It’s finally autumn. At least that’s what the calendar says. Despite our region’s exceedingly hot and dry weather, the days are shortening and the leaves have begun to change color. In fact, there are only a few weeks until the autumn foliage reaches its peak. This season, the peak is expected to be shorter than usual because of the dryness during the growing season. Hopefully our recent rains will plump up the leaves a bit.
So it’s time to pile the family into your fuel-efficient minivan and hightail it to Skyline Drive to look at the leaves. Right? Just drive straight out route 66 and hang a left on Skyline Drive.
That might be a good plan if you feel like sitting in traffic going five miles an hour along the drive. To be sure, the vistas can be astonishing, and it’s understandable that each driver wants to savor each eyeful. But it can be the Shenandoah equivalent of the gridlock along the Tidal Basin when the Cherry Blossoms bloom. And once you’re on the drive it isn’t so easy to exit in all that traffic. So should you give up on your plans?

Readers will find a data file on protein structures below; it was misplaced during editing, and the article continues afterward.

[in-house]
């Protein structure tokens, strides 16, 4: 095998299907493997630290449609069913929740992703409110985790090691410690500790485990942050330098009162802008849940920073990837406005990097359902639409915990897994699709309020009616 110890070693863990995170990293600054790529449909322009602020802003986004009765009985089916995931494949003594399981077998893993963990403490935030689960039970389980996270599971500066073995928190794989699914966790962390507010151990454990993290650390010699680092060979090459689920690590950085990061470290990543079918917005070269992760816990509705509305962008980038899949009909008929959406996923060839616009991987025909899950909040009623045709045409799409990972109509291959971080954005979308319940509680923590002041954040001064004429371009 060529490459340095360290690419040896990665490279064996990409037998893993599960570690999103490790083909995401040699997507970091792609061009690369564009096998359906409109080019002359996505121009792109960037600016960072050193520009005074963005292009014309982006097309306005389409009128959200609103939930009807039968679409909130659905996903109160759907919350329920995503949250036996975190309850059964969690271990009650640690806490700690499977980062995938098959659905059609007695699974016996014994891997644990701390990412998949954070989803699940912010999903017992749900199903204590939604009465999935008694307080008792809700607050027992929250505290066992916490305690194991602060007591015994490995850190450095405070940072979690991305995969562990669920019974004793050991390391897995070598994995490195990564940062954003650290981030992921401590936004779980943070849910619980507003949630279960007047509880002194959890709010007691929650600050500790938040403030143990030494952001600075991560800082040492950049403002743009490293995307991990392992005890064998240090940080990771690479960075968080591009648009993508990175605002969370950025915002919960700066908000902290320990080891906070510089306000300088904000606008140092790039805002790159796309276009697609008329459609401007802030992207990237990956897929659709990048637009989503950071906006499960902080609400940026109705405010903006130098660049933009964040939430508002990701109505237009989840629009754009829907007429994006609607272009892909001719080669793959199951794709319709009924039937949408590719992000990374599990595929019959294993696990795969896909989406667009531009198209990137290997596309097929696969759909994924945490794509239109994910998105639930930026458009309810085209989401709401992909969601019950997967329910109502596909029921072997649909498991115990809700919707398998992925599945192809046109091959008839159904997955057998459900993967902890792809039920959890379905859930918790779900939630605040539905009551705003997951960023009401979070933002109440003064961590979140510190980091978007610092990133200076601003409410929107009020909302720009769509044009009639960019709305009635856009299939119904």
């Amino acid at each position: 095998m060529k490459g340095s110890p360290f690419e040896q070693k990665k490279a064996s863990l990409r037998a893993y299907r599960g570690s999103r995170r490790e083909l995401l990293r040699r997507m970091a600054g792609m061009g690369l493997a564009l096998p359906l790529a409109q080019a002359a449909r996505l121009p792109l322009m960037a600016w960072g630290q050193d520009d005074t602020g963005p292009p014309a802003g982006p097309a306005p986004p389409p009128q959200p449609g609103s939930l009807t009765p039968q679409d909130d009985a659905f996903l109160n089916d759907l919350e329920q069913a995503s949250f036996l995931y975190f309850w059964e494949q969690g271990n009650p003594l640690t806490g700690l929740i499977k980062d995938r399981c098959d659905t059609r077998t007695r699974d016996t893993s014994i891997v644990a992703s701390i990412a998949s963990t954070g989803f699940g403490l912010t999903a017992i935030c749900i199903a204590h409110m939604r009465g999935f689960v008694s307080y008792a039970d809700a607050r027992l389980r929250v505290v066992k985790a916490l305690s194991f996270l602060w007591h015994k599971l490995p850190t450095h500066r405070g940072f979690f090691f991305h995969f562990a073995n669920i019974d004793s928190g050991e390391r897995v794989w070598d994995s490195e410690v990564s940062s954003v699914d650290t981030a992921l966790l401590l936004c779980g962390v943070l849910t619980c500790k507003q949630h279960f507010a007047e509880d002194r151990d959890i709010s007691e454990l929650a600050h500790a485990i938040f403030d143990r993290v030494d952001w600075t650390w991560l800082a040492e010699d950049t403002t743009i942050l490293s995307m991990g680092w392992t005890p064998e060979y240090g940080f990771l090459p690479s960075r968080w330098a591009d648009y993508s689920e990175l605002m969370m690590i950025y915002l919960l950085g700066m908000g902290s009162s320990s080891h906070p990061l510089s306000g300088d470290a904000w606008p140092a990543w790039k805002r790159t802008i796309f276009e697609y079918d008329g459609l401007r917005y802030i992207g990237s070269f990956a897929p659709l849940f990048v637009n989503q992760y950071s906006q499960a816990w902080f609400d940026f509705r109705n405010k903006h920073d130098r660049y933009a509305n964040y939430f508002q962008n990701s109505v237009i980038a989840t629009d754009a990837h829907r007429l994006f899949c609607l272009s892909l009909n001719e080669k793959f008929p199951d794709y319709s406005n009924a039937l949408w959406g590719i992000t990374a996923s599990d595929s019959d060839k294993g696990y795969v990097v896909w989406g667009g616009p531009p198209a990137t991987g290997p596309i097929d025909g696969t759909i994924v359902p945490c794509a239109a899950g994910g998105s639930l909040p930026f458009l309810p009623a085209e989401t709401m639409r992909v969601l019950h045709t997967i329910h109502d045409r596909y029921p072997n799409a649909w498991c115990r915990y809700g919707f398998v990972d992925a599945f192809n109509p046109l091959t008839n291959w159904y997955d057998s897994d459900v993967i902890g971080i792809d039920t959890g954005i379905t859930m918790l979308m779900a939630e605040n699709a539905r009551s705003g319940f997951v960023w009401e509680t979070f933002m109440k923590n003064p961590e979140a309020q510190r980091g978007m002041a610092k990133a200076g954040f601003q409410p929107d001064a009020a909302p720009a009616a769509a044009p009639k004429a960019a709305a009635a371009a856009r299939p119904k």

The answer is a resounding no! There are numerous ways you can enjoy the spectacular vistas
without crawling along with the kids clamoring to go home. The foliage can be enjoyed from the ground (walking, biking, ATVing, hiking or driving), the water, and the air. The options are near endless. There are myriads of websites and publications to help you find your own wonderland.
As we do live in the electronic age, I’ll give a nod to armchair enthusiasts. The National Park Service web site updates the color changes and leaf volumes at various park hotspots weekly (Check it out here). There is an accompanying link to the Leaf Color Cam. With the cam, you can observe real-time color change in multiple areas in the park. Talk about virtual autumn. Grab your Octoberfest beer and your laptop—or better yet, your internet-wired big screen TV—and you’re set.
For walkers, hikers and campers, the Shenandoah Valley offers a rich system of trails maintained by national, state and volunteer agencies. Many of these trails join with the Appalachian Trail and can be accessed from within or without the National Park. The National Geographic Society publishes a multi-county map of the Shenandoah Valley replete with hundreds of trails of varying lengths and degrees of difficulty.
As beautiful as it is looking at the panorama of autumn from the Skyline Drive, walking through the woods with the leaves changing and coming upon an amazing lookout is a magnificent way to appreciate nature. With minimal work you can find a trail to suit your stamina and senses. There are trails for meanderers, skilled technical climbers and everyone in between. Here are a few suggestions that are off the beaten path.